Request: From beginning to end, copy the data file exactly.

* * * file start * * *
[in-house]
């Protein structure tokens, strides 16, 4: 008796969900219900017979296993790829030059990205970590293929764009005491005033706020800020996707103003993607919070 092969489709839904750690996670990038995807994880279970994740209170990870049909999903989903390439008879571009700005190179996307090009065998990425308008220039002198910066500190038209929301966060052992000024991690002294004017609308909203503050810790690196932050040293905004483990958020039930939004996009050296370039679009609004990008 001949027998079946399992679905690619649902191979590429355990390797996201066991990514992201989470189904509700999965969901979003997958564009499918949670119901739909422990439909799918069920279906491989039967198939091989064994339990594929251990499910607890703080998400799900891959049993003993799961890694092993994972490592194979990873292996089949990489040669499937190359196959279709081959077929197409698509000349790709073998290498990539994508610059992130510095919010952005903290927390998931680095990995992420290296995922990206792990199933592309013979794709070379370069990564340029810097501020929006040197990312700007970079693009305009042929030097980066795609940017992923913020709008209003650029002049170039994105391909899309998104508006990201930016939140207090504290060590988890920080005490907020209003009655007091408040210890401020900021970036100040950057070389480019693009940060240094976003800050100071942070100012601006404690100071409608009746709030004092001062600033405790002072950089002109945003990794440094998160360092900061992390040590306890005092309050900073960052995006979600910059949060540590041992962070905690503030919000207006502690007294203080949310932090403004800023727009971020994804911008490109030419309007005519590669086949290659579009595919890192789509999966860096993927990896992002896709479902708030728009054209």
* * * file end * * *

[in-house]
């Protein structure tokens, strides 16, 4: 008796969900219900017979296993790829030059990205970590293929764009005491005033706020800020996707103003993607919070 092969489709839904750690996670990038995807994880279970994740209170990870049909999903989903390439008879571009700005190179996307090009065998990425308008220039002198910066500190038209929301966060052992000024991690002294004017609308909203503050810790690196932050040293905004483990958020039930939004996009050296370039679009609004990008 001949027998079946399992679905690619649902191979590429355990390797996201066991990514992201989470189904509700999965969901979003997958564009499918949670119901739909422990439909799918069920279906491989039967198939091989064994339990594929251990499910607890703080998400799900891959049993003993799961890694092993994972490592194979990873292996089949990489040669499937190359196959279709081959077929197409698509000349790709073998290498990539994508610059992130510095919010952005903290927390998931680095990995992420290296995922990206792990199933592309013979794709070379370069990564340029810097501020929006040197990312700007970079693009305009042929030097980066795609940017992923913020709008209003650029002049170039994105391909899309998104508006990201930016939140207090504290060590988890920080005490907020209003009655007091408040210890401020900021970036100040950057070389480019693009940060240094976003800050100071942070100012601006404690100071409608009746709030004092001062600033405790002072950089002109945003990794440094998160360092900061992390040590306890005092309050900073960052995006979600910059949060540590041992962070905690503030919000207006502690007294203080949310932090403004800023727009971020994804911008490109030419309007005519590669086949290659579009595919890192789509999966860096993927990896992002896709479902708030728009054209």